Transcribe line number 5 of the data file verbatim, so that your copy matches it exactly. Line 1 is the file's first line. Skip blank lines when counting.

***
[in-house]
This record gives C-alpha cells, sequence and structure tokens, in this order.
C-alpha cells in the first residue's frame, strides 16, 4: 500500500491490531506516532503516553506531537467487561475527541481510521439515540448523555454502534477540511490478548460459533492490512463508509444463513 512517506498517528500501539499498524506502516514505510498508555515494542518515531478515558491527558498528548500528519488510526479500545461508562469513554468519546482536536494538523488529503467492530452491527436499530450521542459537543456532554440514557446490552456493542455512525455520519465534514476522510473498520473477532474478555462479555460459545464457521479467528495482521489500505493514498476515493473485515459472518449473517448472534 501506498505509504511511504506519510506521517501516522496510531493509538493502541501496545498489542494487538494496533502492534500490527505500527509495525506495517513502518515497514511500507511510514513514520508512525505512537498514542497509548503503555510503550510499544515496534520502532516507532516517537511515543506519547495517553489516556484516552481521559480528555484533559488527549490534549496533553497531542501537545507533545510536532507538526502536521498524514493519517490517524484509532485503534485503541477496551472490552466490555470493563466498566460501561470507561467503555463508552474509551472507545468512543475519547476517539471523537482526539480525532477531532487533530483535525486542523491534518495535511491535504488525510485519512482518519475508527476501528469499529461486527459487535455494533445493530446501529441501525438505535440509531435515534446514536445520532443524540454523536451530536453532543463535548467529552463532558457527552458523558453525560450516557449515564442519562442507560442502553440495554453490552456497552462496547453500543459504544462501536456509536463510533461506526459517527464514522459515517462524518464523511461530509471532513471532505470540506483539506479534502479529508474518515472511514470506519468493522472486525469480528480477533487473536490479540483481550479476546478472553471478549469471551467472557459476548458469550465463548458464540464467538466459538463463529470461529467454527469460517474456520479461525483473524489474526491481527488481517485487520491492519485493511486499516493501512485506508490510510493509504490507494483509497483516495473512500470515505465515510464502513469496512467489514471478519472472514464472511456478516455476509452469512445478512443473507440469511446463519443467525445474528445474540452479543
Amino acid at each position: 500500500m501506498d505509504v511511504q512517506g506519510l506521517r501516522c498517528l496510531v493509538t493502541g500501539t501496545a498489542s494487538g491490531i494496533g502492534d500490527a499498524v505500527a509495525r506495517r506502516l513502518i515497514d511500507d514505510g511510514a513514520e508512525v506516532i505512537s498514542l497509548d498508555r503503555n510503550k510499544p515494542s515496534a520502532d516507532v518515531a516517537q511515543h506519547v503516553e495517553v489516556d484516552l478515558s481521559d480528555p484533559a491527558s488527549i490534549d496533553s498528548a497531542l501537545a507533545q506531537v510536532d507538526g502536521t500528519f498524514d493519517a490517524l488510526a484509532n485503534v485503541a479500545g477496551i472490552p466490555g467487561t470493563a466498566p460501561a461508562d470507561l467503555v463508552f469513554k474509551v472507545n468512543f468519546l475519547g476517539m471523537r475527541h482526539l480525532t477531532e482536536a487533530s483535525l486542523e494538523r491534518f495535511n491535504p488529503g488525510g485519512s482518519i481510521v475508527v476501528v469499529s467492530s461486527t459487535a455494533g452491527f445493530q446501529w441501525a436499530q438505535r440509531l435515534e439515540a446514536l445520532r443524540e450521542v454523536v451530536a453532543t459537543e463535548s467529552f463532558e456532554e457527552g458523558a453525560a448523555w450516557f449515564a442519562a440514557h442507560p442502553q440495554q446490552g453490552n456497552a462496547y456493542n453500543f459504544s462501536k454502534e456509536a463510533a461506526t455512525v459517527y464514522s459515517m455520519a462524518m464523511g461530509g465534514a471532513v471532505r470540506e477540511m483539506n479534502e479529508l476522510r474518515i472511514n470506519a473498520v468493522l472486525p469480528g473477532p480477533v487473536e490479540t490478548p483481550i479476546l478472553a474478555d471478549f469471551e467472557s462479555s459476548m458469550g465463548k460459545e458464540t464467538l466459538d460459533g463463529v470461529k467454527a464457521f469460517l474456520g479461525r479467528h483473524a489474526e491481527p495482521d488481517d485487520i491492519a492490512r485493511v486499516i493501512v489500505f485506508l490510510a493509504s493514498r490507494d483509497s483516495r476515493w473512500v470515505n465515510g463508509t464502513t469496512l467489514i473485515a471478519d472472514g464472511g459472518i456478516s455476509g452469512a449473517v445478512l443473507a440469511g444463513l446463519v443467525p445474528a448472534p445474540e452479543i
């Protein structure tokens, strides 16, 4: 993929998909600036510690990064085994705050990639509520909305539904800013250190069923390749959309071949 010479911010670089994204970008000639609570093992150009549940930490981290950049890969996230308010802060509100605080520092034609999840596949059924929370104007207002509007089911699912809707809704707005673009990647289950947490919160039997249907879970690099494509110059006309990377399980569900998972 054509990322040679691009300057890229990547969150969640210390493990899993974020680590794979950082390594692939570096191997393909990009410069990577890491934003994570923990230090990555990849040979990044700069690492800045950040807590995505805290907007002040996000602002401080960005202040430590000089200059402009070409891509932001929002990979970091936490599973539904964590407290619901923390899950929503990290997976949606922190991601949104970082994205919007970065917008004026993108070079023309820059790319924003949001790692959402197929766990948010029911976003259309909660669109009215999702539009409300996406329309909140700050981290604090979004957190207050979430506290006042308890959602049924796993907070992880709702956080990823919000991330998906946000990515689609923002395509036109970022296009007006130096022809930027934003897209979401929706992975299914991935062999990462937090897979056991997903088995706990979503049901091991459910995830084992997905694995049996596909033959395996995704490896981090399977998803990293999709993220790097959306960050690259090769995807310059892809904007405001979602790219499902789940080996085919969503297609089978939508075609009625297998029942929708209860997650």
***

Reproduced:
């Protein structure tokens, strides 16, 4: 993929998909600036510690990064085994705050990639509520909305539904800013250190069923390749959309071949 010479911010670089994204970008000639609570093992150009549940930490981290950049890969996230308010802060509100605080520092034609999840596949059924929370104007207002509007089911699912809707809704707005673009990647289950947490919160039997249907879970690099494509110059006309990377399980569900998972 054509990322040679691009300057890229990547969150969640210390493990899993974020680590794979950082390594692939570096191997393909990009410069990577890491934003994570923990230090990555990849040979990044700069690492800045950040807590995505805290907007002040996000602002401080960005202040430590000089200059402009070409891509932001929002990979970091936490599973539904964590407290619901923390899950929503990290997976949606922190991601949104970082994205919007970065917008004026993108070079023309820059790319924003949001790692959402197929766990948010029911976003259309909660669109009215999702539009409300996406329309909140700050981290604090979004957190207050979430506290006042308890959602049924796993907070992880709702956080990823919000991330998906946000990515689609923002395509036109970022296009007006130096022809930027934003897209979401929706992975299914991935062999990462937090897979056991997903088995706990979503049901091991459910995830084992997905694995049996596909033959395996995704490896981090399977998803990293999709993220790097959306960050690259090769995807310059892809904007405001979602790219499902789940080996085919969503297609089978939508075609009625297998029942929708209860997650």